MSI Z87-GD65 Gaming Reviewccokeman - June 9, 2013
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MSI Z87-GD65 Closer Look:
MSI has come a long way with its Click BIOS, with the latest iteration being installed on this board. Click BIOS 4 is a UEFI BIOS from AMI that is an ACPI 5.0, PnP1.0a, SM BIOS 2.7, and DMI 2.0 multi language ready BIOS. A pair of 64MB Winbond ICs each contain the BIOS. Each BIOS can be accessed via a two position switch that can select from BIOS A or B should you want to use each one differently or just use the redundancy as a fail safe backup. The main BIOS page is where you will navigate from one tab to the next. The GUI provides basic information at the top of the page including CPU temperature, date, time, installed processor, CPU, and DRAM frequency, as well as the installed DRAM capacity.
Settings: The first section is Settings, where you can check the system info under System Status. The Advanced tab is when you manage the IGP settings, enable or disable Intel Rapid Start and Smart Connect Technologies, and setup the power management features. The Boot section is where you manage the boot priority of the installed storage devices. Security is where you can set up an admin password and configure the chassis intrusion settings, while Save and Exit allows for a reset to factory defaults or the acceptance of any system changes.
OC: This section is the area where the performance of the installed hardware can be managed from setting the bclock adjustments; voltages for the CPU, memory, and control circuits; the memory speed and timings; and bclock strap settings, as well as DRAM ratios to pull the most performance out of the installed CPU and memory. This area is fairly robust and the window to the right gives a brief description of the adjust line item. If you will be manually tuning the Z87-GD65 Gaming this is the area you will spend the most time tweaking for performance.
M-Flash is where the user can flash or back up the latest BIOS revisions. Through the course of testing the Z87-GD65 I flashed several of the available BIOS to see how they functioned. Using the M-Flash tool proved to be anti-climactic as it just worked as intended. Put the BIOS file on a flash drive, chose your file, then flash and reboot. Three BIOS flashed and no failures prove to me that the tool works.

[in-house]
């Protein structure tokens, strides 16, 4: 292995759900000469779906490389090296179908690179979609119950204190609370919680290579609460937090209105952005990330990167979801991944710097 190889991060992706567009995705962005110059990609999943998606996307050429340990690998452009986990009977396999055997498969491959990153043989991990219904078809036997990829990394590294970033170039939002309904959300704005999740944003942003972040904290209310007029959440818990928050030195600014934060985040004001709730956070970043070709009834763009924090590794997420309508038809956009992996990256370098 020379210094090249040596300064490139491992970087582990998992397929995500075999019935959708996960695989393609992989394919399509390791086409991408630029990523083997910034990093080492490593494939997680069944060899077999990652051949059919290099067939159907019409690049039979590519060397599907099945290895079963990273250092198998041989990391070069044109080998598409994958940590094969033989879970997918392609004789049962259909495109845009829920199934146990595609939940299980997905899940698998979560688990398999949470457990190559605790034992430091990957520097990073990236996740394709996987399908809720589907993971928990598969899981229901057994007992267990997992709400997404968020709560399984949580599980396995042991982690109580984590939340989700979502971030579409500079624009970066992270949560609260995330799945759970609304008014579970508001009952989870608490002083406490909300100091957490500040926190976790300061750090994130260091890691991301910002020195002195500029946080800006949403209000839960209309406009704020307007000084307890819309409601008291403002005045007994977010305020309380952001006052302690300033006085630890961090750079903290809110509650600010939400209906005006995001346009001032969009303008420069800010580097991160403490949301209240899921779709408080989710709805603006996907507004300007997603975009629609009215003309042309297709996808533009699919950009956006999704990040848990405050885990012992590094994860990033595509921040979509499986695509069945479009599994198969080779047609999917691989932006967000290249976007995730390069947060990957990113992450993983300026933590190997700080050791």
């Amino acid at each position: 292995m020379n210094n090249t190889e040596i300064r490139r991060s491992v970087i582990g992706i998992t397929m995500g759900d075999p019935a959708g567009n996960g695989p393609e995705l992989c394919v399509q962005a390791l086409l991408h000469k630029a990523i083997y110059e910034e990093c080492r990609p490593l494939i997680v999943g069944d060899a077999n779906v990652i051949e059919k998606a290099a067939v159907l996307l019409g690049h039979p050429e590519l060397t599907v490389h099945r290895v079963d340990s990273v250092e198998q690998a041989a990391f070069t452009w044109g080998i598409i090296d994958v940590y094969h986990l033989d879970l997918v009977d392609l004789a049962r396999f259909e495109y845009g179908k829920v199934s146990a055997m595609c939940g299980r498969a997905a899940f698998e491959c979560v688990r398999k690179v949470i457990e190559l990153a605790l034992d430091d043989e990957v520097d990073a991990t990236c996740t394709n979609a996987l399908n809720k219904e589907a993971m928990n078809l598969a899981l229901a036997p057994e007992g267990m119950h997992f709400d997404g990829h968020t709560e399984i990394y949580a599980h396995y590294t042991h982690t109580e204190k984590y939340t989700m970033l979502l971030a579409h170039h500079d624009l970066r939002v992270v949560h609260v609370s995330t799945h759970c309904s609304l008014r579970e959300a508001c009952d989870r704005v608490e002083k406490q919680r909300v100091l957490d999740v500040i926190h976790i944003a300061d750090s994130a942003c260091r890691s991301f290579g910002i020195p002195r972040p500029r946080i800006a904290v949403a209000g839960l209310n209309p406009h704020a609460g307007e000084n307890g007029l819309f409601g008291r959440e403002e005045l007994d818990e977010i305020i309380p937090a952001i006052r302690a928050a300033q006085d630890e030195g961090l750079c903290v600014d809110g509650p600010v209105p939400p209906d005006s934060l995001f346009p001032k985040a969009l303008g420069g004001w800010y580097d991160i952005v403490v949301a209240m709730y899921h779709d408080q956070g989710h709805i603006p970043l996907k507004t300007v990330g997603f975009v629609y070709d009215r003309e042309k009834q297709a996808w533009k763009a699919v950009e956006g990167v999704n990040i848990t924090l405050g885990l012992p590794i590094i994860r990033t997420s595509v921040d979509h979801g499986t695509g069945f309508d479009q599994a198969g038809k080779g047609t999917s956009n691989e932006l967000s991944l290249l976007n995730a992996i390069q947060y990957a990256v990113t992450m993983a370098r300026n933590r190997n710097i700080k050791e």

OC Profile: This section allows the user to save up to six distinct profiles that can be named individually so you at least remember what each profile was. This way you get easy access without having to reconfigure the BIOS each time you want to change to a more or less aggressive profile. You can save profiles to or from a flash drive for added profile capacity.
Hardware Monitor: This section opens to show configurable fan profiles and controls for the five onboard PWM fan headers. The current voltages supplied by the power supply are registered on the bottom of the window in small charts. CPU and System temperatures are in the upper right of the window on this page.
Board Explorer is a pretty cool feature that shows visually which parts of the PCB are occupied with hardware and highlights them in a bright red. Using a mouse to roll over the Z87-GD65 you get a brief explanation or picture of the items that are installed.
As a UEFI BIOS you get full mouse and keyboard support so that you can freely navigate the menus and sub-menus in Click BIOS 4. Mouse support has improved but the mouse you use may improve or detract from your experience and how easy it is to navigate the BIOS with just the mouse. Using a Mad Catz RAT 3 mouse, the cursor did not want to move while the menus would scroll wildly. Hooking up a few different mice from Razer and Logitech shows that lesser known mice might have support issues while the more popular products provide a better BIOS experience. That being said the BIOS is smooth to work around and is easy to use.